Southern house mosquitoes often develop in storm drains, which make better homes when they’re not flooded with storm water. When there’s not much rain, these mosquitos thrive in the puddles and basins of standing water left in slow moving drainpipes. The Georgia cities that have seen the most West Nile virus activity over the years are those with older storm sewer systems, like Albany, metro Atlanta and some of the older parts of Savannah and Augusta, Gray said. Birds — the southern house mosquito’s favorite prey and the main carriers of West Nile virus — also crowd around water sources during a time of drought. A more concentrated bird and mosquito population means the virus can spread from birds to mosquitoes to people more quickly, Gray said. While southern house mosquitos are more prevalent in some regions than in others, Gray warns that everyone in the state should take precautions against being bit by mosquitos and possibly contracting West Nile virus. Wearing light-colored clothing will help keep mosquitos at bay, but the most effective thing people can do to protect themselves is use insect repellent whenever they’re outside in a mosquito-prone area — like on a ball field, out in the yard or out in the woods, Gray said. Gray prefers products with DEET because they have been tested and proven safe for children as young as two months old. There are several other commercially available, EPA approved repellents, like picaridin, lemon eucalyptus oil and IR3535. “I don’t recommend trying a homemade repellent,” Gray said. “Mosquito-born diseases are serious. They cause encephalitis — an inflammation of the nervous system. People need to take this seriously.” In addition to repelling the pests, people can help cut down on the mosquito population by getting rid of anything around their home that could hold standing water and provide the insects with an additional breeding habitats. They can also purchase larvacidal briquettes to use in fishponds, rain barrels or rain gardens that can’t be emptied. Homeowners also need to make any needed repairs to window screens to keep mosquitoes from coming inside the house. For more information about West Nile virus, visit Georgia’s Public Health website at http://health.state.ga.us. West Nile virus usually peaks between Aug. 15 and Sep. 15 in Georgia, but this year doctors are seeing an earlier start. Entomologists and public health officials are worried that a near record number of Georgians will be sickened with West Nile virus this year. “Having 14 human cases (in Georgia) by mid-August is very unusual,” said Elmer Gray, a public health entomologist with the University of Georgia College of Agricultural and Environmental Sciences. “We’re just entering peak mosquito season — and certainly peak West Nile virus season — and it will keep going on until the days start cooling off and getting shorter.” Nationwide, public health officials have reported 693 West Nile virus diagnoses in almost 40 states, with Texas bearing the brunt of the outbreak with 537 cases and 19 deaths as of Aug. 22, according to the Centers for Disease Control and Prevention. Public health officials in Dallas County, Texas, have declared a public health emergency as they grapple with the mosquito-born, flu-like illness, according to a news release issued by Dallas County. Older people and people with suppressed immune systems are particularly vulnerable to the disease, but it has seriously sickened some healthy people, too. About 1 in 5 of the people exposed to the virus through a mosquito bite will show symptoms, but most of those will be minor. Many people assume they have a summer cold or flu and will go undiagnosed, Gray said. Since West Nile virus was first recorded in Georgia in 2001, the state’s reported caseload has varied from as few as six cases to as many as 55 in 2003 and 2007, respectively. In 2011 Georgia saw 25 cases. The severity of this year’s outbreak has to do with the weather. “The species that transmits West Nile virus — the southern house mosquito — actually does well when it is drier,” Gray said.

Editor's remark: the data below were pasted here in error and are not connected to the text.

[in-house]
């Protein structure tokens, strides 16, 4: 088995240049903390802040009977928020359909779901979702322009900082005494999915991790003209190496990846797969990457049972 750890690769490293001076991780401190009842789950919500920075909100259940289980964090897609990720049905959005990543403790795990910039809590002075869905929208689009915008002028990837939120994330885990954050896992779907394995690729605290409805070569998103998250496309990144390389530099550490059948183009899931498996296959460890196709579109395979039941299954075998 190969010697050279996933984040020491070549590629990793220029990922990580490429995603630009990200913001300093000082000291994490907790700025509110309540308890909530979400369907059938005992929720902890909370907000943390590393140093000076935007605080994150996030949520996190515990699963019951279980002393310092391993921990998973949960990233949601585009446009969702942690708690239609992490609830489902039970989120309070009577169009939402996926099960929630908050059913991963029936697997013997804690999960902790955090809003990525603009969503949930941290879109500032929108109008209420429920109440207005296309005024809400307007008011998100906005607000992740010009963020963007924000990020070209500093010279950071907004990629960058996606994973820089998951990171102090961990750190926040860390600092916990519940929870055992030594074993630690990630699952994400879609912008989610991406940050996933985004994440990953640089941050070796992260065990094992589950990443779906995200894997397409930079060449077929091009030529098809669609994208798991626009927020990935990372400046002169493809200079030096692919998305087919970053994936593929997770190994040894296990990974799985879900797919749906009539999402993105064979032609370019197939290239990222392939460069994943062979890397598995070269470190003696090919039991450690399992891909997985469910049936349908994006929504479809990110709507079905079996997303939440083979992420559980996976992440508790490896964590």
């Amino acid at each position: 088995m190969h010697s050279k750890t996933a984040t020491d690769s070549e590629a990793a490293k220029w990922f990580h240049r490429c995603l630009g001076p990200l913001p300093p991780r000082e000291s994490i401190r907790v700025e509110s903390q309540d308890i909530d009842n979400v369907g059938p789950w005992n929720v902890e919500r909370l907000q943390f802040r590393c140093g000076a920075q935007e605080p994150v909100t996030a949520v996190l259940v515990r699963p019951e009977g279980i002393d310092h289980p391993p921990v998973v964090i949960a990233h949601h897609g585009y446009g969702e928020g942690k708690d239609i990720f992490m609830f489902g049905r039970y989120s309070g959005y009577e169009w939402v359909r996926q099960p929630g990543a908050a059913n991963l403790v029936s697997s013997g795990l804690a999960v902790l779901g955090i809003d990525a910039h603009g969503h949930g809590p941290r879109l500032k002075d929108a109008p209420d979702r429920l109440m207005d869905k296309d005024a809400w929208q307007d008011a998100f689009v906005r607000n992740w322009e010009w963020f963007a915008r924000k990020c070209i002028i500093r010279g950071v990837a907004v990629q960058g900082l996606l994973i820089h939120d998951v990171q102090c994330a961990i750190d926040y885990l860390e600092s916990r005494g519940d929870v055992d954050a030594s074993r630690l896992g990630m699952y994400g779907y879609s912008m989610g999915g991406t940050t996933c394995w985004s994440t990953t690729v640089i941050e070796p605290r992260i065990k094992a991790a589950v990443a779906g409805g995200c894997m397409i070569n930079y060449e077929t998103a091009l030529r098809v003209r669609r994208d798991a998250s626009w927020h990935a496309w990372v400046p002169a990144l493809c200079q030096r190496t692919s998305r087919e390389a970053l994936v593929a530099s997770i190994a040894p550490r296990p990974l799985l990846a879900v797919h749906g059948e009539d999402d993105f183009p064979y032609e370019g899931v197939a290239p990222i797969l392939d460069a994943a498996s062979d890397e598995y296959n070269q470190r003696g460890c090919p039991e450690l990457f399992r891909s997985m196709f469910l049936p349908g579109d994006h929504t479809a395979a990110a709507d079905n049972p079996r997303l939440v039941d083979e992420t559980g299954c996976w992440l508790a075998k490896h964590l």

The comments are public information and are excerpted below to show what others think about the state’s plans, without identifying who provided each one. Roughly 60 comments vehemently oppose the plans presented with only two in favor. The general sentiment expressed from attendees at the meeting included serious concerns about environmental damage as a result of the implementation of these plans, and discontent about the plans not being influenced at all by public input. Evidence available seems to indicate that state parks staff are not very interested in the public’s opinion or input, but rather are simply satisfying a requirement to hold a public meeting and accept comments. Read all comments here. With this evidence that the public does not approve of the state’s plans, and the lack of public input to help shape those plans, we hope the new leaders will re-visit the issue before the heavy equipment moves in and changes Rocky Fork forever. Notably absent from the information provided by state parks were the comments submitted by a number of conservation organizations, all of whom opposed moving forward with the plans presented, including Southern Appalachian Highlands Conservancy, Tennessee Citizens for Wilderness Planning, The Sierra Club, The Wilderness Society, MountainTrue, and Wild South. A number of our friends’ comments were also missing (we add some here) but it is clear that the public is overwhelmingly opposed to the plans presented. You can learn more and stay up to date on Rocky Fork news at the Rocky Fork Journal. Send letters to the new Commissioner of TDEC, David Salyers, Commissioner, Tennessee Department of Environment and Conservation and the acting Deputy Commissioner of State Parks, Anne Marshall (both at 312 Rosa L. Parks Avenue, Nashville, TN 37243). Letters to political leaders would be helpful as well including Governor Bill Lee, Senator Lamar Alexander, Congressman Phil Roe, and State Representative Rusty Crowe. In November, for the first time in three years, Tennessee State Parks held a public meeting to discuss management of Rocky Fork State Park. State Park officials presented plans for a visitor center and an access road to a campground and a scenic overlook; these plans were presented in final form, only awaiting permits before construction would begin.